Ryan Corby (24:57.843): Well, you know, we obviously talked a lot about keeping patients top and keeping you top of mind with patients through reminders and the basics for this stuff. You know, there is this whole other world of really where I'd say if you really want to look at our dollars, internal marketing is so effective. When you have some of these other communication tools set up, then your internal marketing is even more effective. And I think not underestimating how powerful internal marketing is and using your communication system to do that. Yeah, don't underestimate it. I mean, how many times I'm like, and we're talking with a client, I'm like, you have that technology, you have that scanner, you have that laser. Do your patients even know about that? Send out one marketing campaign about that. And all of a sudden you're, you know, you're doing laser chemistry, you do all these things. So, using your communication tool to just at least remind patients of the things that you have, the technologies you have, the services that you can provide. Did you know we have sedation dentistry? Maybe somebody hasn't been in three years and you just started doing sedation dentistry last year. How many more patients would you have back if you just let them know that? So, people hear marketing and they hear this all the time. We don't need marketing. Our patients just come in when they are supposed to or whatever else. But how many more things as a dental practice are you advancing your ability to care for patients by investing in technology or new treatments or other sorts of things that, you know, ha-. An average office has thousands of patients in their roster. If you have not kept them up to speed with the things you're doing, how do you expect them to come in? Maybe they just decided to jump on your website and hopefully you put it on your website. So I really encourage offices to let's get the communication sort of stuff dialed in and the day to day is for stuff going. But then using that tool, like NexHealth to run filters, run reports and do internal marketing simply, you don't even have to have a deal. People are like, I don't offer discounts. Okay, don't, but just tell people, did you know you can get a crown done in a day at because we have this cool thing, come in and do it. You've been thinking about it, whatever. So yeah, internal marketing has such a sleazy feeling sometimes. You're just communicating with your patients. You're reminding them what you can do for them. You're reminding them why you can do that and that you care for them and that you want to do that for them. And here's how you can do that. Case solved.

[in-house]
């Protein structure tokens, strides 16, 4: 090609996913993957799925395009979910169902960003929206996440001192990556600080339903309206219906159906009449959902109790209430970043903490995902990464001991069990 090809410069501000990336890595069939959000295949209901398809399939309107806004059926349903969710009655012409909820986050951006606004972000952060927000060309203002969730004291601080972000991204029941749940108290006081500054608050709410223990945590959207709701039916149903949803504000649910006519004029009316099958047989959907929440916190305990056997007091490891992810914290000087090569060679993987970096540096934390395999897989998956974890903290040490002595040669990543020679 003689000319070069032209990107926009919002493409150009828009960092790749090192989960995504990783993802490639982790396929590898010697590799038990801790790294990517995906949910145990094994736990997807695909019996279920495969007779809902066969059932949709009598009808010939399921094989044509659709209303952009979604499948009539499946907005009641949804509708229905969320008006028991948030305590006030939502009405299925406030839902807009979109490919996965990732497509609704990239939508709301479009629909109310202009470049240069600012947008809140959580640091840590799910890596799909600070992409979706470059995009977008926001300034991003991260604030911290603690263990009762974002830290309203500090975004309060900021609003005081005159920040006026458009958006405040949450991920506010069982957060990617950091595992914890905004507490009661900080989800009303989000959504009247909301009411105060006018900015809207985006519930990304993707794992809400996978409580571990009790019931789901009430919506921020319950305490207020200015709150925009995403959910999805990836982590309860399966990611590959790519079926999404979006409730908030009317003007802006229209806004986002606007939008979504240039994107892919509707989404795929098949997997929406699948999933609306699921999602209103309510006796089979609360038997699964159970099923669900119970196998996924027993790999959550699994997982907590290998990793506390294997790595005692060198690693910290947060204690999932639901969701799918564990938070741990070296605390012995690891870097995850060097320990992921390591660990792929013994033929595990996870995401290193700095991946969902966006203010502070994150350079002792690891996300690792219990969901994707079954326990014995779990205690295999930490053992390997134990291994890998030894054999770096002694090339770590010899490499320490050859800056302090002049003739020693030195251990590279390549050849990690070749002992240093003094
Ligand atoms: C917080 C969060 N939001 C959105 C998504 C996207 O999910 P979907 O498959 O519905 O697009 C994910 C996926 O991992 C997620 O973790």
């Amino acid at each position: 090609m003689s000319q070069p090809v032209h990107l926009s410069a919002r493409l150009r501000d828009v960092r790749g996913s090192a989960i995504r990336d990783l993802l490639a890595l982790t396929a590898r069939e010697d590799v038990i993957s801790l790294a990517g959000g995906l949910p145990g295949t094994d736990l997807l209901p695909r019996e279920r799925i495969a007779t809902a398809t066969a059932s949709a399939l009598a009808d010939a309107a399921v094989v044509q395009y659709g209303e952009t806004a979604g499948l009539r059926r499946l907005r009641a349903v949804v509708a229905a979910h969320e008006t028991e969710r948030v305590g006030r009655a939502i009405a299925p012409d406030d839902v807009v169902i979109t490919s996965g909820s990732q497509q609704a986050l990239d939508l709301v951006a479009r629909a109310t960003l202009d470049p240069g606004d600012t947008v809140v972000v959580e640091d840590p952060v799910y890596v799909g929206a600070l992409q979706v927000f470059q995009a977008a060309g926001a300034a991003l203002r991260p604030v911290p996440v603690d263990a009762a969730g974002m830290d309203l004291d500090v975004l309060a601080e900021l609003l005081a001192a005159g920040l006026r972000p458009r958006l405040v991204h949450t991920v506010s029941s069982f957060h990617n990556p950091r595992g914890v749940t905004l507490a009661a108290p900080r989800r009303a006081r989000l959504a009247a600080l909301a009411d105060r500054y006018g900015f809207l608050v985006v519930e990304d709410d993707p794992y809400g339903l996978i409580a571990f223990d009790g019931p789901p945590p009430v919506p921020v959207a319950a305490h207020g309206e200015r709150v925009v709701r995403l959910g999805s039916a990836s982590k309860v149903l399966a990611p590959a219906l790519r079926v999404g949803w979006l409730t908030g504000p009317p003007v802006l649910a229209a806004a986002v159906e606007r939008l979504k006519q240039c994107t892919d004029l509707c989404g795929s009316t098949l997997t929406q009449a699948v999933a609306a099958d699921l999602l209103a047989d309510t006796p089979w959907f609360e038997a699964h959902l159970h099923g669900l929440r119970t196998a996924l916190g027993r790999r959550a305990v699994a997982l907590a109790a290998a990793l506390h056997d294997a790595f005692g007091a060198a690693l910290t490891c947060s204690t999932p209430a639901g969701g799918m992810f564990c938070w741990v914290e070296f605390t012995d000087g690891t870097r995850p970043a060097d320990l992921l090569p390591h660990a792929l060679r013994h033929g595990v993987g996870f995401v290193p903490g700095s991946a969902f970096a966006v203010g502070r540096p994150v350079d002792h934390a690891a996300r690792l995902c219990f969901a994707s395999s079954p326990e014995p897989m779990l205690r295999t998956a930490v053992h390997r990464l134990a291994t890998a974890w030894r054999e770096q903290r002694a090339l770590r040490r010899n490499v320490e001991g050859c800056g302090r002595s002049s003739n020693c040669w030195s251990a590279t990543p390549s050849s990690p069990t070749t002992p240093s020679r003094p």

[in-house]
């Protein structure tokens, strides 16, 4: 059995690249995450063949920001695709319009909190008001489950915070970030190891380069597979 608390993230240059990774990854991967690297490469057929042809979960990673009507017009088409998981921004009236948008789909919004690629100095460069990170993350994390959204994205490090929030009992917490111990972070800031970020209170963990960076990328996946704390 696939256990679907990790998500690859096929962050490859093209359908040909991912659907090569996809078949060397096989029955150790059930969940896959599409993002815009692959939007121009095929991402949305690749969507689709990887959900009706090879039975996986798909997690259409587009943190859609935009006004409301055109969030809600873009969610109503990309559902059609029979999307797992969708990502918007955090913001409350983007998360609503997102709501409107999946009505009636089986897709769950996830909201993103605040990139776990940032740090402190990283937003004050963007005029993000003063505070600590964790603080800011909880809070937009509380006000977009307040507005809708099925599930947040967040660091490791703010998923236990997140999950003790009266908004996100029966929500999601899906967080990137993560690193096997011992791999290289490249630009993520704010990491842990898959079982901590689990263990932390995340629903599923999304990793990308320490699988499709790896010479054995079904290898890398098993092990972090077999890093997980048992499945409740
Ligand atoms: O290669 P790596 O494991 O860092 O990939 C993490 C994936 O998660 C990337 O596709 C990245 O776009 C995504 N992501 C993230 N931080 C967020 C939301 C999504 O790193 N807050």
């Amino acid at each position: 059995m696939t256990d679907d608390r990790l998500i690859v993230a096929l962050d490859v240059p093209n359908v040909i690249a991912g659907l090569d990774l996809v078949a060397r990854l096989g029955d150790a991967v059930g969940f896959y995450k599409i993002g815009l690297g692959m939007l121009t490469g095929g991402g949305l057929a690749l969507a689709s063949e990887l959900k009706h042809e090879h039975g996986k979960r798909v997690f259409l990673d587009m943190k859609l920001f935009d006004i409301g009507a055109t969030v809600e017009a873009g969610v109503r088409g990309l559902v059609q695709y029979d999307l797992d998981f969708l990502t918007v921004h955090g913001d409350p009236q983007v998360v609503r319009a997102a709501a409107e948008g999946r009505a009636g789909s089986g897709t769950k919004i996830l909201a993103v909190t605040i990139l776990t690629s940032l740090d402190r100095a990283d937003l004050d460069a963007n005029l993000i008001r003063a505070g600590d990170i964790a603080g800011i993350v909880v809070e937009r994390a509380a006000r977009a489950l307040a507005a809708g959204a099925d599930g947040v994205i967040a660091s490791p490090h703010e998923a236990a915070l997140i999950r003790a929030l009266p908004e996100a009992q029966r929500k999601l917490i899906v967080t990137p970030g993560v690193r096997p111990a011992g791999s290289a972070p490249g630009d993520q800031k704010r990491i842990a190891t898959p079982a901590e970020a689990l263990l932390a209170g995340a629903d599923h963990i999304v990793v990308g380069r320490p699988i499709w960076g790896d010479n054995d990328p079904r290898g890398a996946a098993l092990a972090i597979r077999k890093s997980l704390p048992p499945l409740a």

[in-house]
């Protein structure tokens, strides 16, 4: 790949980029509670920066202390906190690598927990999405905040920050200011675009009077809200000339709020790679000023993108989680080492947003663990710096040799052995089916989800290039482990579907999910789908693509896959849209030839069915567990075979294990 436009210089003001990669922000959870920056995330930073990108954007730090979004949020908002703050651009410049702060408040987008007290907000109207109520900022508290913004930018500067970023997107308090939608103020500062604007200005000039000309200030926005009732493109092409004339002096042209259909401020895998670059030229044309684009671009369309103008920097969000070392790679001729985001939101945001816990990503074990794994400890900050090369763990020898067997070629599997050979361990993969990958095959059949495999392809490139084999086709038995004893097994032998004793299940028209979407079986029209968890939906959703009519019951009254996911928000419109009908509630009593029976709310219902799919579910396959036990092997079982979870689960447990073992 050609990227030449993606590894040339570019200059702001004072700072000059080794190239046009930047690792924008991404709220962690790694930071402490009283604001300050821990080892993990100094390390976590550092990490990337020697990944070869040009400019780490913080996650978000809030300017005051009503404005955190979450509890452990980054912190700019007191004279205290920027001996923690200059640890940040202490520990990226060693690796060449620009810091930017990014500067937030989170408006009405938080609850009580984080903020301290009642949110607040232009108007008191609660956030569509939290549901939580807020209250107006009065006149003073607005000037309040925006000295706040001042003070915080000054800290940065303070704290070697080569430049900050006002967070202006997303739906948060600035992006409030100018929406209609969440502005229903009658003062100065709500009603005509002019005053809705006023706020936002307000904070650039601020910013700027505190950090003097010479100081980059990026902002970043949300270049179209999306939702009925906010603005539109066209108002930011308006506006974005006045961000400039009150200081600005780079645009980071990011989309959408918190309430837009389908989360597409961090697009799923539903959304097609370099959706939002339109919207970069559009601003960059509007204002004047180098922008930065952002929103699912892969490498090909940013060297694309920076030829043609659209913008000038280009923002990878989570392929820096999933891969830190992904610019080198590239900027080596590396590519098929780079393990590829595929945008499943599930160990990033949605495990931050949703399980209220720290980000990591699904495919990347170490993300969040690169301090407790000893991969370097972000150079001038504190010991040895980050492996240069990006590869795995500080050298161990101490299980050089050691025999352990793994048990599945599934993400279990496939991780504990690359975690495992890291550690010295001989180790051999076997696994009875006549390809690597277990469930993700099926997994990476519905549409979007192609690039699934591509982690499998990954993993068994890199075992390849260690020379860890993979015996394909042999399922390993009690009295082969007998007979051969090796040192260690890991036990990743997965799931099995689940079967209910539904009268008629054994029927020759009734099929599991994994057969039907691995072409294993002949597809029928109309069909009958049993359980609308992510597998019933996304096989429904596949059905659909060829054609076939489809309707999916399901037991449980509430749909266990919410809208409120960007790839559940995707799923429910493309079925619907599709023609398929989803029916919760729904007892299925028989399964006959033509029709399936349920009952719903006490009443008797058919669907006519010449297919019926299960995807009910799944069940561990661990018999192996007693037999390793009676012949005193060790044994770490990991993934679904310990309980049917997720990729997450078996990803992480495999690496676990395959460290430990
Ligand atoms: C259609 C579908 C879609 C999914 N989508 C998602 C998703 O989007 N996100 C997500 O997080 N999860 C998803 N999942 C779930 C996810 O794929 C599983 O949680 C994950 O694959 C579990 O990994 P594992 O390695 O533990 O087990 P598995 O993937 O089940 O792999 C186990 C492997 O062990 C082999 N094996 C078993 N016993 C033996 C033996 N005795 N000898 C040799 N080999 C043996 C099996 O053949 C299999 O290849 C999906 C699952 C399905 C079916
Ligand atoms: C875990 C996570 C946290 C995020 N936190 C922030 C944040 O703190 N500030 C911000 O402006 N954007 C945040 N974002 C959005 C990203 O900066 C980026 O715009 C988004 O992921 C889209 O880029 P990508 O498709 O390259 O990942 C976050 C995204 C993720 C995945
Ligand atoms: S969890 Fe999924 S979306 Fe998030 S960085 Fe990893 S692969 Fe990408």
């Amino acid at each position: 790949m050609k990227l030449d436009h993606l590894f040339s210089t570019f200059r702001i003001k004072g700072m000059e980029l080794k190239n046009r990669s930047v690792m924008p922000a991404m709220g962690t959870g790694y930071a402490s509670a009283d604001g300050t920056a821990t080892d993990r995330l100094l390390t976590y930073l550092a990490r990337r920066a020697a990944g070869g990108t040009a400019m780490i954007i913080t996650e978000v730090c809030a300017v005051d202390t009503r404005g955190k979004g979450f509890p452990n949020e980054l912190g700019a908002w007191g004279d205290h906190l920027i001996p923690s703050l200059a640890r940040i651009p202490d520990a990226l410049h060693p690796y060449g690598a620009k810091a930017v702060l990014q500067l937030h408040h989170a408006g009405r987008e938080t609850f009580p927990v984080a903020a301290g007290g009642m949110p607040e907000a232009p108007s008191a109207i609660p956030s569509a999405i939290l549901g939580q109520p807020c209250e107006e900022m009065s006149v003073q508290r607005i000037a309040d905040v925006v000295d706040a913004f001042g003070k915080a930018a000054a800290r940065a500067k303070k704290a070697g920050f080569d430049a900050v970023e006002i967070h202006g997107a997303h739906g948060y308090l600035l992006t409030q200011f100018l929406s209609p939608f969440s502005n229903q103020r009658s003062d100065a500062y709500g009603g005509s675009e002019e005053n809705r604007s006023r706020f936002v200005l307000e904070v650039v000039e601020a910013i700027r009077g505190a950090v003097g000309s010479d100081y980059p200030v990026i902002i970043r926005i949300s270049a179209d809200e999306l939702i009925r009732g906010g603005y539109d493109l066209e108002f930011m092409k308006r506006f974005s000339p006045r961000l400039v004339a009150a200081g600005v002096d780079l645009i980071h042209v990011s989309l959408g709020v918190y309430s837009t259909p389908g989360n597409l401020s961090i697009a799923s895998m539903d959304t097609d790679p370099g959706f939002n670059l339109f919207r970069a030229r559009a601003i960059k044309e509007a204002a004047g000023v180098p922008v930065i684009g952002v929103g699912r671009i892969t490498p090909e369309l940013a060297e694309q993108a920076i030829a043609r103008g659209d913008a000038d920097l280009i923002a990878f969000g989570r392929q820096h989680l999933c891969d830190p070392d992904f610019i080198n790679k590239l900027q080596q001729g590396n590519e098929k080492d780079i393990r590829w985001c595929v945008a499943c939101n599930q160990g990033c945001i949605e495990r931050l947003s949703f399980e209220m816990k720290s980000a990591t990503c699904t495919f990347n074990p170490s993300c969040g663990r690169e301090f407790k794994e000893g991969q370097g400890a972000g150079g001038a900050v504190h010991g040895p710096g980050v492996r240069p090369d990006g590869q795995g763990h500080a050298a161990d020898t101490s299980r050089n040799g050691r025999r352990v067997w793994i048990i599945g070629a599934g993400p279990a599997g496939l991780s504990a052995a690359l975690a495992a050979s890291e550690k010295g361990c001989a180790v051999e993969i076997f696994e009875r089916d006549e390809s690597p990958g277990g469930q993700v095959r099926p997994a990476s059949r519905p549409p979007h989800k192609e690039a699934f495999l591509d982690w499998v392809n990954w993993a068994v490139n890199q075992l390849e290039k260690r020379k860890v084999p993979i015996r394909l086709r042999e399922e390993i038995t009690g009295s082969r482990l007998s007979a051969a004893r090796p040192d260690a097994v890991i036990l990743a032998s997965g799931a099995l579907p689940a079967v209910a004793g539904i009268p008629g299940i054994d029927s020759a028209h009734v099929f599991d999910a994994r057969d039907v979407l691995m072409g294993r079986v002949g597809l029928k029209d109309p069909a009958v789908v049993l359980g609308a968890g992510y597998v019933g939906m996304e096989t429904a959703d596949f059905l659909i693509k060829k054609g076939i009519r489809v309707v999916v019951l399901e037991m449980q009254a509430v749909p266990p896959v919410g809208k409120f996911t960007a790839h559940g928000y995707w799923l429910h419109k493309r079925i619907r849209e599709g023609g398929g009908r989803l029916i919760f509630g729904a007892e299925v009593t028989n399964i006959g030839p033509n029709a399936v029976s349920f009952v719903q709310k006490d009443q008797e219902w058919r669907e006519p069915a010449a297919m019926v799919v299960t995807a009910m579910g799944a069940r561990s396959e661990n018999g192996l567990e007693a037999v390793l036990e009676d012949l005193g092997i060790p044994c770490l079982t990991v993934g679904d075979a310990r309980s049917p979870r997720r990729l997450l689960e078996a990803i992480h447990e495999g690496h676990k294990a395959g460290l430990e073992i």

Alec Goldman (27:07.299): Yeah, I think it's just, again, it's when you talk about effective patient communications, it's being authentic. It's having your patient or your consumer in mind. So if you were to say, hey, I have this new thing, there's obviously a way to say 20% off, come get this thing. Sounds extremely salesy. But if you say, hey, if you've been thinking about something, we just invested in this new technology, we would love for you to check it out. If it's something that you're, if you have questions about, let us know. It's an entirely different sounding statement that does offer the same thing.